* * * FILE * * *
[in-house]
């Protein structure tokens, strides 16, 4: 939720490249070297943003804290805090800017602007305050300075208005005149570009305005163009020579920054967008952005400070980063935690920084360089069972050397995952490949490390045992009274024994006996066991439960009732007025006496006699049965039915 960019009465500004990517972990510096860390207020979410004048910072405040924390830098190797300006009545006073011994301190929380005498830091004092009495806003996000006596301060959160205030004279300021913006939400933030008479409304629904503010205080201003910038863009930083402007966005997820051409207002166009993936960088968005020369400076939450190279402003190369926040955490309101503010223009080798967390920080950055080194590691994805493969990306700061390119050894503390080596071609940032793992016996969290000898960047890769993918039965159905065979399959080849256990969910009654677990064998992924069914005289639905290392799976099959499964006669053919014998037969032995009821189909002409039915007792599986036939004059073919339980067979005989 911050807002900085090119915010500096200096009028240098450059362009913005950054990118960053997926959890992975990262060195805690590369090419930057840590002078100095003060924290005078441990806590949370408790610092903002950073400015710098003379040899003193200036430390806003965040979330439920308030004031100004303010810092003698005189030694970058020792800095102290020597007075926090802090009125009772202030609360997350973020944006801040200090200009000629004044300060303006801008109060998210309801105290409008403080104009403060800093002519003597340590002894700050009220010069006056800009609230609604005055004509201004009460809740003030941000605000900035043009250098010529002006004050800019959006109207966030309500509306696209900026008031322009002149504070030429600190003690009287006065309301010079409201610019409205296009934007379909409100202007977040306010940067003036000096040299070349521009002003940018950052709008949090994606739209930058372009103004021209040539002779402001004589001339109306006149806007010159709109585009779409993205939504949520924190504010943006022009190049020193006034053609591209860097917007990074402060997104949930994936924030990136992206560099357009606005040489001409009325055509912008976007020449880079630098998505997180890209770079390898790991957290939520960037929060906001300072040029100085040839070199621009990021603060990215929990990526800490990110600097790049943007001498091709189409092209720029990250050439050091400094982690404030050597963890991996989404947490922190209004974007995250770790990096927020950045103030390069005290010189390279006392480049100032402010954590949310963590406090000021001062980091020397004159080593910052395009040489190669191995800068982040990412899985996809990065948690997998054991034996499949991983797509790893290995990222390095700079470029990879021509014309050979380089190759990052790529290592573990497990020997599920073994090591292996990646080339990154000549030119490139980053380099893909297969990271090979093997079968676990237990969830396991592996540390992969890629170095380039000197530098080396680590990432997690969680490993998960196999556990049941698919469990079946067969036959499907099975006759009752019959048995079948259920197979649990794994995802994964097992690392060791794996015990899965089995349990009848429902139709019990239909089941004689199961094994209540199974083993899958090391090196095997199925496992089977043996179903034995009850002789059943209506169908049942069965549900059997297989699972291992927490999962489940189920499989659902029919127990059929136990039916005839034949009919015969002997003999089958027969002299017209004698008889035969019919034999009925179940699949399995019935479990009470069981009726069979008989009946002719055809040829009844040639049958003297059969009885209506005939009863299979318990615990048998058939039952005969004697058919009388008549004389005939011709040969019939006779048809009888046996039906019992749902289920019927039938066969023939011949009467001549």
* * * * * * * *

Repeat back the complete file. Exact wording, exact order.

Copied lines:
[in-house]
């Protein structure tokens, strides 16, 4: 939720490249070297943003804290805090800017602007305050300075208005005149570009305005163009020579920054967008952005400070980063935690920084360089069972050397995952490949490390045992009274024994006996066991439960009732007025006496006699049965039915 960019009465500004990517972990510096860390207020979410004048910072405040924390830098190797300006009545006073011994301190929380005498830091004092009495806003996000006596301060959160205030004279300021913006939400933030008479409304629904503010205080201003910038863009930083402007966005997820051409207002166009993936960088968005020369400076939450190279402003190369926040955490309101503010223009080798967390920080950055080194590691994805493969990306700061390119050894503390080596071609940032793992016996969290000898960047890769993918039965159905065979399959080849256990969910009654677990064998992924069914005289639905290392799976099959499964006669053919014998037969032995009821189909002409039915007792599986036939004059073919339980067979005989 911050807002900085090119915010500096200096009028240098450059362009913005950054990118960053997926959890992975990262060195805690590369090419930057840590002078100095003060924290005078441990806590949370408790610092903002950073400015710098003379040899003193200036430390806003965040979330439920308030004031100004303010810092003698005189030694970058020792800095102290020597007075926090802090009125009772202030609360997350973020944006801040200090200009000629004044300060303006801008109060998210309801105290409008403080104009403060800093002519003597340590002894700050009220010069006056800009609230609604005055004509201004009460809740003030941000605000900035043009250098010529002006004050800019959006109207966030309500509306696209900026008031322009002149504070030429600190003690009287006065309301010079409201610019409205296009934007379909409100202007977040306010940067003036000096040299070349521009002003940018950052709008949090994606739209930058372009103004021209040539002779402001004589001339109306006149806007010159709109585009779409993205939504949520924190504010943006022009190049020193006034053609591209860097917007990074402060997104949930994936924030990136992206560099357009606005040489001409009325055509912008976007020449880079630098998505997180890209770079390898790991957290939520960037929060906001300072040029100085040839070199621009990021603060990215929990990526800490990110600097790049943007001498091709189409092209720029990250050439050091400094982690404030050597963890991996989404947490922190209004974007995250770790990096927020950045103030390069005290010189390279006392480049100032402010954590949310963590406090000021001062980091020397004159080593910052395009040489190669191995800068982040990412899985996809990065948690997998054991034996499949991983797509790893290995990222390095700079470029990879021509014309050979380089190759990052790529290592573990497990020997599920073994090591292996990646080339990154000549030119490139980053380099893909297969990271090979093997079968676990237990969830396991592996540390992969890629170095380039000197530098080396680590990432997690969680490993998960196999556990049941698919469990079946067969036959499907099975006759009752019959048995079948259920197979649990794994995802994964097992690392060791794996015990899965089995349990009848429902139709019990239909089941004689199961094994209540199974083993899958090391090196095997199925496992089977043996179903034995009850002789059943209506169908049942069965549900059997297989699972291992927490999962489940189920499989659902029919127990059929136990039916005839034949009919015969002997003999089958027969002299017209004698008889035969019919034999009925179940699949399995019935479990009470069981009726069979008989009946002719055809040829009844040639049958003297059969009885209506005939009863299979318990615990048998058939039952005969004697058919009388008549004389005939011709040969019939006779048809009888046996039906019992749902289920019927039938066969023939011949009467001549």